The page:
- Theresa Linn
POPULAR INTERVIEW QUESTIONS AND HOW TO ANSWER
Interviews are a source of stress for many job-seekers and many recruiters. Having a face-to-face conversation with a stranger isn’t always easy, but it doesn’t have to be stressful.
Below are some common interview questions, along with suggestions for how to answer them. Reviewing these questions--whether you're an interviewer or interviewee--can help prepare you for the interview process and feel ready to handle the questions and responses, regardless of which side of the table you are sitting on.
Tell me a little bit about yourself
This isn’t really a question, but it is still a common thing asked in an interview. What employers should be looking for in response to this question is a two to three sentence response that provides a compelling summary of who the interviewee is as a person. This could be tied to accomplishments or experiences, but wrap it up with a statement regarding how these experiences or accomplishments prepared you for the role you are interviewing for.
Why should we hire you?
This question tends to catch people off-guard, which makes it a compelling question for interviewers to ask. What employers are looking for in response to this question is for the candidate to--quite literally--sell themselves. Play to your strengths and demonstrate an ability to grow and learn, if possible.
How do you deal with difficult peers or managers?
Adversity is inevitable in most work environments. Not everyone gets along 100 percent of the time. Knowing how to deal with difficult co-workers or managers is an important skill at any level, and what employers are looking for in response to this question are constructive ways for dealing with such individuals. Provide solution-based responses here rather than passive ones.
What are your greatest weaknesses?
This is an opportunity to gauge potential candidates' self-awareness and honesty. A great candidate will be candid about their failures and/or weaknesses but will also be able to demonstrate that they are aware of those weaknesses and know what they need to do to address them.
Why are you currently seeking a new position?
This question can come in many forms: Why did you leave your last position? Why were you fired? Why are you leaving your current position? They all boil down to roughly the same thing: they want to know why you are interviewing with them. What employers are looking for with this question is an honest assessment of your current position and the role you play in it, as well as what you are looking to gain by moving to a new position. Generally, focusing your responses on a growth-minded outlook is a good answer to this type of question. You don’t have to sugarcoat it if you’ve been fired, but this is another opportunity to demonstrate that you learn from your mistakes and grow from challenges.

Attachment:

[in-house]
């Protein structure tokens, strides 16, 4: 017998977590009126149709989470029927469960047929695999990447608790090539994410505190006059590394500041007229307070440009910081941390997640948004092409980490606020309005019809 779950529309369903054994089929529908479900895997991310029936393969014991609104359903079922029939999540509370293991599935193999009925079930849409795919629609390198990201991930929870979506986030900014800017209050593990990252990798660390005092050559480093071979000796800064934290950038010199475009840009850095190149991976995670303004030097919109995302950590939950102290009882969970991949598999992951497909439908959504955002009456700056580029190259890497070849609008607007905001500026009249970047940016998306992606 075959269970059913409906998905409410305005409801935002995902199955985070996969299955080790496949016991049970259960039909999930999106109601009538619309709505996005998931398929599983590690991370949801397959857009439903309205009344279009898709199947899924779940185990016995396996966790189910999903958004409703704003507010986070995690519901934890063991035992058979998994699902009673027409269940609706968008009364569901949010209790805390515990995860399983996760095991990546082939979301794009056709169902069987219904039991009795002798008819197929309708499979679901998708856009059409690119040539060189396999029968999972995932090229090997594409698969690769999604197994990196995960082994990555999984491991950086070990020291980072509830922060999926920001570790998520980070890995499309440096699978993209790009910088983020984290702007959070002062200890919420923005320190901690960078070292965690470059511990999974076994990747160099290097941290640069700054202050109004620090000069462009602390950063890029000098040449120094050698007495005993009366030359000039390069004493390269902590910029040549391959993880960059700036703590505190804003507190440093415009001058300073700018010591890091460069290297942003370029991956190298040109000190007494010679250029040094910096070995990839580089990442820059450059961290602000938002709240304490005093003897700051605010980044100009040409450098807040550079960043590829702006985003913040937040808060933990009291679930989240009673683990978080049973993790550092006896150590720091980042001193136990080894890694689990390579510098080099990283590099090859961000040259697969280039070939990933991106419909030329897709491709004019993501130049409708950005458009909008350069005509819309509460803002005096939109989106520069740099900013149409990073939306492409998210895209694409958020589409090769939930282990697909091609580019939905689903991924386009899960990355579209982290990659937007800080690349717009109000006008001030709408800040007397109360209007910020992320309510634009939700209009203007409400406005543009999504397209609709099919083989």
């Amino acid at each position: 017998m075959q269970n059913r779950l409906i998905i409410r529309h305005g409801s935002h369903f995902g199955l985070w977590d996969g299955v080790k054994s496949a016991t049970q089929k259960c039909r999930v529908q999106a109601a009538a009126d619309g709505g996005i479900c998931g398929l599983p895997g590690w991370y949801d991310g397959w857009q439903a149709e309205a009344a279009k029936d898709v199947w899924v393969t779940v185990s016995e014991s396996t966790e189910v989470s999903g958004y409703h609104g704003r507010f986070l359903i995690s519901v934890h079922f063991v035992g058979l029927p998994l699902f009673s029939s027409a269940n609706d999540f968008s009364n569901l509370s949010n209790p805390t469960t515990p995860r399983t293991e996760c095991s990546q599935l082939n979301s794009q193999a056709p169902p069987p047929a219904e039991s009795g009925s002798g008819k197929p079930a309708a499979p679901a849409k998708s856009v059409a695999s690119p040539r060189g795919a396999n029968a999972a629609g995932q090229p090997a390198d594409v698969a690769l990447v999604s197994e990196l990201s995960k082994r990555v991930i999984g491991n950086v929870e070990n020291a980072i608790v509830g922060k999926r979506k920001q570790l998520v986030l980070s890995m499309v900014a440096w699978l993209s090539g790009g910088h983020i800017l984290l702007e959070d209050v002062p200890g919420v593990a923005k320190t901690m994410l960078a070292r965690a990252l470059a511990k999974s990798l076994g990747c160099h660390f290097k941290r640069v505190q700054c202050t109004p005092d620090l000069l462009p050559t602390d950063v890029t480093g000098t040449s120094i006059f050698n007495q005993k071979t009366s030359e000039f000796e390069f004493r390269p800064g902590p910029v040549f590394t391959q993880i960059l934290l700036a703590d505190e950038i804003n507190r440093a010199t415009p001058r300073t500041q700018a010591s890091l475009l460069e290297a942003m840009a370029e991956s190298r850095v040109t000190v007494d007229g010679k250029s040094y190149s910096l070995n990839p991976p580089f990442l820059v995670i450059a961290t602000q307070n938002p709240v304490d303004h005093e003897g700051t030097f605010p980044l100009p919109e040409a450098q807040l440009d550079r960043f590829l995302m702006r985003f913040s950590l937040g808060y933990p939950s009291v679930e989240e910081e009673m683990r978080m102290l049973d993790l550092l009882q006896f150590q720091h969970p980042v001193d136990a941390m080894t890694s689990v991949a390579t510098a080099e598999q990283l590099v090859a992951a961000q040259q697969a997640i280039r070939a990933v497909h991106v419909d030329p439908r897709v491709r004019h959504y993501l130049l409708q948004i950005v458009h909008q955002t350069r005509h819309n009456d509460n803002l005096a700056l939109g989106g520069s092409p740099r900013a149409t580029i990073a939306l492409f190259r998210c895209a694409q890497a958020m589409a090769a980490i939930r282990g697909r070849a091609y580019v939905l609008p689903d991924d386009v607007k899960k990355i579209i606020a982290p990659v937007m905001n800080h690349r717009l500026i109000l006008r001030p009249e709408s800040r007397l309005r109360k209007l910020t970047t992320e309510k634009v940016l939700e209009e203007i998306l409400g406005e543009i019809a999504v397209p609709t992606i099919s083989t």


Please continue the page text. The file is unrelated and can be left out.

What do you know about the company?
This question has become increasingly common, and it’s no surprise. With the wealth of information available on the internet, not doing any research on a company prior to an interview is almost unheard of. Being able to summarize what the company stands for and any interesting information you may have found during your search is likely to be the best type of answer to provide here and is what companies should expect in response to this question.
Tell us about a time you disagreed with a decision made at work. How did you handle it? Do you think you could have handled it better, and how?
This question provides candidates with an opportunity to describe how they handle situations that are less than perfect and whether they can do so diplomatically. Using a situation that you didn’t handle well is acceptable here, but only if you can demonstrate that you learned something valuable from the experience. Namely, how to handle future disagreements more wisely.
Preparing for an interview is important, and coming up with answers to popular questions is a great way to do so. Whether these exact questions are asked during your interview or not, having formulated responses before going into the interview will help you relax into the process and be more prepared in case the interviewer throws a curve ball. Similarly, interviewers should prepare their questions beforehand and have an idea of what good and great answers look like to them so they can stay focused on the individual in front of them and keep the interview moving along.